Same job, different uniform.

Wednesday, April 02, 2008

Another Reason To Tell Your Child To "Go Play Outside!"

Apparently there are some difficulties with the link. Maybe you have to sign up for the Pioneer Press to have access to certain articles, hence the reason the link worked for me. Apologies.

Here is the article:

Self-discipline, ADHD and the power of nature
By Maja Beckstrom
Article Last Updated: 04/01/2008 04:13:55 PM CDT

Girls who can see trees outside their apartment window have more self-discipline. And kids with attention deficit hyperactivity disorder have an easier time focusing after spending time outdoors in spaces with greenery.
These are some of the findings from research conducted by Andrea Faber Taylor, who studies the benefits of nature to children at the University of Illinois at Urbana-Champaign. She is a keynote speaker Friday at "Nature, Children and Families: A Necessary Connection," a conference at the Minnesota Landscape Arboretum.
Several studies since the 1970s have measured how natural spaces affect adults: Office workers who look out onto greenery like their jobs more and report greater life satisfaction. Patients whose hospital rooms overlook trees recover from abdominal surgery faster. Even photographs of nature have been shown to boost people's moods.
Now, Faber Taylor and Frances E. Kuo, director of the Landscape and Human Health Laboratory at Urbana-Champaign, have found a similar relationship with nature and children. They studied kids at a Chicago public-housing development by measuring the amount of greenery children saw from their apartment windows and by testing participants' concentration and ability to control their impulses. They found the greener the view, the higher the girls scored.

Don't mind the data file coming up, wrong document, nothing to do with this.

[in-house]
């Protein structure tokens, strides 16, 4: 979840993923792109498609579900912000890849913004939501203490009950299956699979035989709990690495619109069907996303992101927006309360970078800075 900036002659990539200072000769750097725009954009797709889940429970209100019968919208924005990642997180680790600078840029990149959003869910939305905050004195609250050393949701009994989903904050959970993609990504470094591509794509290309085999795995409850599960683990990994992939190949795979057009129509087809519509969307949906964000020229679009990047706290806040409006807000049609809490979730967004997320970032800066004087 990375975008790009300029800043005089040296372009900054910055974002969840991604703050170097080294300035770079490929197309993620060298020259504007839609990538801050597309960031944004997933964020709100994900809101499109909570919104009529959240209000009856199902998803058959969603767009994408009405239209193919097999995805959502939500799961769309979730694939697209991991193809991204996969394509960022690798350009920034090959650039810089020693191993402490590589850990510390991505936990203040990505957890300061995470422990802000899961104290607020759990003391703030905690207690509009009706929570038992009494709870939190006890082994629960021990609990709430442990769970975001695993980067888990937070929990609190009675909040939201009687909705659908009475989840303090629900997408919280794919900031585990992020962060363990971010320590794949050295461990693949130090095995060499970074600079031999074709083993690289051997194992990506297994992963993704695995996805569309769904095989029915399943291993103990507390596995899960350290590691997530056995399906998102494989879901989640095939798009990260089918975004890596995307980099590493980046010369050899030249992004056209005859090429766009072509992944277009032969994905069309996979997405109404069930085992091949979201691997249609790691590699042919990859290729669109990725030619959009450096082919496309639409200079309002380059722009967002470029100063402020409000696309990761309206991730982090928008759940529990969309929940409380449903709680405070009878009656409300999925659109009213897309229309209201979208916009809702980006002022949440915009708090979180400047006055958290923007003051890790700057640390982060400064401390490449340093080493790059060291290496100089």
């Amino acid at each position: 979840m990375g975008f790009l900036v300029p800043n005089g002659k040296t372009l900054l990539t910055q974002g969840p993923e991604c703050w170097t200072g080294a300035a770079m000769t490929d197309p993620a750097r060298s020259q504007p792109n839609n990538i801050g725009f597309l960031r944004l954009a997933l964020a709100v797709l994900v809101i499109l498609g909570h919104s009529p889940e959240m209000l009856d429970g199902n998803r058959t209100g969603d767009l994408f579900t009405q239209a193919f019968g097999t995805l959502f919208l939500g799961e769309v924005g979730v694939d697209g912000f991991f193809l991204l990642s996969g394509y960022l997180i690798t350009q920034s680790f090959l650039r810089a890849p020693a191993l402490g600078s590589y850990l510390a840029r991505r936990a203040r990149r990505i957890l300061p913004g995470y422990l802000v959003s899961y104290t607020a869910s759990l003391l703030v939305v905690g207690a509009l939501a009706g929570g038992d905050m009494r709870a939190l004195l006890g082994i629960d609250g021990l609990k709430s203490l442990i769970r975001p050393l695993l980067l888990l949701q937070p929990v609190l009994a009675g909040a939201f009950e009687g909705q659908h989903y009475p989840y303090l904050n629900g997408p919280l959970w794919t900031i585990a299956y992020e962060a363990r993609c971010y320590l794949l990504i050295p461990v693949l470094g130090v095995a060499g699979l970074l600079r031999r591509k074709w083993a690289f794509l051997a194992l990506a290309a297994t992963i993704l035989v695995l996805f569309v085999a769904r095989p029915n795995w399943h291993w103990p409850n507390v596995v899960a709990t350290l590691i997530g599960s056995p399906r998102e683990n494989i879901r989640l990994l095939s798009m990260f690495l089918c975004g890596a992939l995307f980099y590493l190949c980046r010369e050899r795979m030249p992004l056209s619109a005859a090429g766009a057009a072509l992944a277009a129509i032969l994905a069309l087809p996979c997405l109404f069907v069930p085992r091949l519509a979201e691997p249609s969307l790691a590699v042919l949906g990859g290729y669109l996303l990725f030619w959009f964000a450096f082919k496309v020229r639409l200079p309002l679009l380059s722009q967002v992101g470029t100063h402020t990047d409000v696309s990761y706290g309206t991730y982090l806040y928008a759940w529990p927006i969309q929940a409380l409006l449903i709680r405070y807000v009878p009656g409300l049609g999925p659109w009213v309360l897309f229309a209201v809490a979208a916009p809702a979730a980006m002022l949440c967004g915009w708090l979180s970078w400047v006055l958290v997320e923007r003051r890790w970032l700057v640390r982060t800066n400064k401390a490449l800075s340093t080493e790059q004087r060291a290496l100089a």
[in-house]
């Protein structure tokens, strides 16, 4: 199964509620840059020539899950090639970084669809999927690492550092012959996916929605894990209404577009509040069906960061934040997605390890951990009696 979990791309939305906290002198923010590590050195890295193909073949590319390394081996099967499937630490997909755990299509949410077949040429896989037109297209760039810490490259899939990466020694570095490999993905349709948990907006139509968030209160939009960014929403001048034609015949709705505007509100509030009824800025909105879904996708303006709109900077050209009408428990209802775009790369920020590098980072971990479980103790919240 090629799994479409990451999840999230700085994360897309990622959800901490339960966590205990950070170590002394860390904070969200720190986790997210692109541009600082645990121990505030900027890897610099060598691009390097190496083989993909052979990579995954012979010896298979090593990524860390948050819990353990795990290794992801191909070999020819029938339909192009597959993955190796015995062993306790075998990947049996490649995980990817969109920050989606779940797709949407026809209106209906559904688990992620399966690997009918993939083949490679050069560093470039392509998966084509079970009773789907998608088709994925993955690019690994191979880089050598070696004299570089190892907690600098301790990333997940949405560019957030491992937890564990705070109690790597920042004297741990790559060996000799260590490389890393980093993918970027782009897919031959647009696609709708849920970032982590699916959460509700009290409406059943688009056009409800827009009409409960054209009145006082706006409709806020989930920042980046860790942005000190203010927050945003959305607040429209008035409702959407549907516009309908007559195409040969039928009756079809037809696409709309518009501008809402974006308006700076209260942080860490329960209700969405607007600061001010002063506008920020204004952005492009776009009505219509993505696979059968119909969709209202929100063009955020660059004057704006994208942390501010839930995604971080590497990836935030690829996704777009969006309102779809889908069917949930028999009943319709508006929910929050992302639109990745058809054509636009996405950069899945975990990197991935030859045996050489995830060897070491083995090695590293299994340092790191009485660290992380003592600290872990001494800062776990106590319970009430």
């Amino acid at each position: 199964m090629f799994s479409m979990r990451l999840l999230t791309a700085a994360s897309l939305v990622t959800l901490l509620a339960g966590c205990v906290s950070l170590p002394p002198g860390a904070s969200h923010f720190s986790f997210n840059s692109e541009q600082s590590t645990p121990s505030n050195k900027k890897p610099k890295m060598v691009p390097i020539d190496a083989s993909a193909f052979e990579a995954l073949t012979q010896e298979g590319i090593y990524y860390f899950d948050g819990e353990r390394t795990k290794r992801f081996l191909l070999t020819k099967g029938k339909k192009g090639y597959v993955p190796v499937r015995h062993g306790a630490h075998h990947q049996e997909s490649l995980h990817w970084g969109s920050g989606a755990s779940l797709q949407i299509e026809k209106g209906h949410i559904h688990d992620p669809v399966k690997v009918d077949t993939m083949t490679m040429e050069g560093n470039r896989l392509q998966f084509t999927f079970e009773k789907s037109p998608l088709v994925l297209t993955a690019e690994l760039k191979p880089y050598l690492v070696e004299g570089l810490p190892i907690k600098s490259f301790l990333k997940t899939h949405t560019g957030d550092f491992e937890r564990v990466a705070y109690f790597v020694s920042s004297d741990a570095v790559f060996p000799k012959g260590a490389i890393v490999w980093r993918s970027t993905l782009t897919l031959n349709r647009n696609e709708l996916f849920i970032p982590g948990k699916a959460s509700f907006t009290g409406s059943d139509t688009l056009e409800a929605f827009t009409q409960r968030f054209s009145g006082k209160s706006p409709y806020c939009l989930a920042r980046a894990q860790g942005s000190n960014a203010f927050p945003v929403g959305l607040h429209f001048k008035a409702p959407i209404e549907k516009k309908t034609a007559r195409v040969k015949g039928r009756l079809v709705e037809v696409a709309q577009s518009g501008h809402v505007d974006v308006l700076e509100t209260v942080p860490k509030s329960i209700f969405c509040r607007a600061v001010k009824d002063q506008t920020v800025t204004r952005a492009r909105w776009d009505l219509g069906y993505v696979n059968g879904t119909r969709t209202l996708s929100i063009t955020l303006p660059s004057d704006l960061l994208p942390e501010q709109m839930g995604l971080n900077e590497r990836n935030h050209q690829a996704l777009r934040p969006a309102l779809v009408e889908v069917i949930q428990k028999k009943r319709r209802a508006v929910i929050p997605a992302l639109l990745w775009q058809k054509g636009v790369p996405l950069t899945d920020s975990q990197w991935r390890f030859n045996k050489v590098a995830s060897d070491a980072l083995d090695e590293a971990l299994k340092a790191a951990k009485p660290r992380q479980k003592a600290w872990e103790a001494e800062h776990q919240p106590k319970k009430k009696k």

Faber and her colleagues theorized boys were not affected by the view because girls spent more time indoors, both because their parents wanted to protect them and because they were expected to help out with younger siblings.
Why would a view of nature improve concentration and impulse control? Nature is what researchers call a "restorative environment" that can help people recover from the mental and emotional fatigue of staying on task.
"The leaves are kind of moving, there are maybe some squirrels and birds. It holds your attention, but it's not riveting," Faber Taylor says. "You can think about other things while you're looking. There is this opportunity for reflective thinking, and that in itself is restorative."
Faber Taylor's most recent work has been with children diagnosed with ADHD. She surveyed 500 parents about how different leisure activities affected the behavior of their children and found children had fewer ADHD symptoms after spending time on tree-lined streets, grassy back yards and parks as compared with indoors or outdoor spaces that lacked greenery.
Finally, another study about to be published looked at 17 grade-school children who took 20-minute walks in three different settings: a quiet downtown, a manicured neighborhood with trees and a large city park.
The children exhibited the fewest symptoms of ADHD after walking through the park.

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Blogger "Molly McGee" said...

The link doesn't work for me, Elph :(

Thursday, April 03, 2008


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